The province can also improve in giving more people living with HIV multi-month scripts. With 54% of individuals still receiving a two-monthly supply of ARVs, and only 15% getting a three-month supply. Ritshidze’s recommendations are for the province to supply all people living with HIV who are eligible with a three-month ARV supply by May 2022 and that this should be extended to a six-month refill by December 2022.

Removing these stable people living with HIV from clinic queues is a key way to lessen patient loads in the clinic and saves people’s time and money wasted in travelling and waiting to make collections.

Another major barrier to reaching and keeping more people on treatment comes from discrimination of key populations of people like sex workers, people who use drugs, men who have sex with men, and transgender people. Many key populations interviewed in the report said that they are humiliated and insulted by nurses and clinic staff and some say the ill-treatment has been off-putting enough for them to prefer to go without ARV treatment.

The report found that only 23 facilities offer lubricants to sex workers, only 10 offer outreach services for men who have sex with men, and only two facilities offer hormone therapy for trans people.

A transgender woman who spoke at the report launch told of the difficulties in trying to get circumcised — not so much because of the medical procedure she was seeking, but because of the demeaning manner in which she was treated. She said: “The nurses take it as a joke that I’m a woman with a penis”. She added that at her clinic she’s repeatedly referred to as “Mr”, she believes it’s a deliberate slight as she dresses as a woman. When she speaks to nurses about her sexual health they pry about her sex life and even challenge her choices.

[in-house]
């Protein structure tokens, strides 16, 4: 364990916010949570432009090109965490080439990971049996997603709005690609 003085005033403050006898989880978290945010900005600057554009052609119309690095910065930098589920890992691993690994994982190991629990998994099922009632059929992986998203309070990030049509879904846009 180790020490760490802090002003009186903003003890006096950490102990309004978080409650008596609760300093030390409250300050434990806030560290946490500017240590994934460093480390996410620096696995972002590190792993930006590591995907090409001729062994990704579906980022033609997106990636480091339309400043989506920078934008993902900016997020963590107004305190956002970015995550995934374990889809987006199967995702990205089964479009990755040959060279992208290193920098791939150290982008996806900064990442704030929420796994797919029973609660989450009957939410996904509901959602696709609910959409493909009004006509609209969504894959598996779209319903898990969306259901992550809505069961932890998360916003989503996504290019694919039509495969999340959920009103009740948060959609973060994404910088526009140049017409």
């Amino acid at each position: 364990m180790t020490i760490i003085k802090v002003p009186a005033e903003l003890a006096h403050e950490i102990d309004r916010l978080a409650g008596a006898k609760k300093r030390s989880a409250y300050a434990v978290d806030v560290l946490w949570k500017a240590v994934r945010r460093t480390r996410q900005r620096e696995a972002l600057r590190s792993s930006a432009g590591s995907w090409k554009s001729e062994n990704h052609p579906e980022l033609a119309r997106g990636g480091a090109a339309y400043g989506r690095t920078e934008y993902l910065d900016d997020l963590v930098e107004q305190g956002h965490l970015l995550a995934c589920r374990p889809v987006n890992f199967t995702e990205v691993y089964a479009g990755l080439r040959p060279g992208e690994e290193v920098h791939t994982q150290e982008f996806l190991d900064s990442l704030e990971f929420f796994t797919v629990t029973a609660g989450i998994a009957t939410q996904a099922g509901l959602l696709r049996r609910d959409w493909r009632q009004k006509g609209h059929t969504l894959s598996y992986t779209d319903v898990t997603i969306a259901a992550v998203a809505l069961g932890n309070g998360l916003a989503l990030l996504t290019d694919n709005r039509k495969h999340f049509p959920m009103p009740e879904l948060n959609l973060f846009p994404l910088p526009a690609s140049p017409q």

“What these nurses must know is that there are trans people, there are intersex people, there are bisexual people – they need to be sensitised because we all need services,” she said. 

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“Ritshidze” — meaning “Saving Our Lives” in TshiVenda — has been developed by people living with HIV and activists to hold the South African government and aid agencies accountable to improve overall HIV and TB service delivery.

Partner organisations include the Treatment Action Campaign (TAC), the National Association of People Living with HIV (NAPWA), Positive Action Campaign, Positive Women’s Network (PWN) and the South African Network of Religious Leaders Living with and affected by HIV/AIDS (SANERELA+)—in alliance with Health Global Access Project (Health GAP), the Foundation for AIDS Research (amfAR), and Georgetown University’s O’Neill Institute for National and Global Health Law.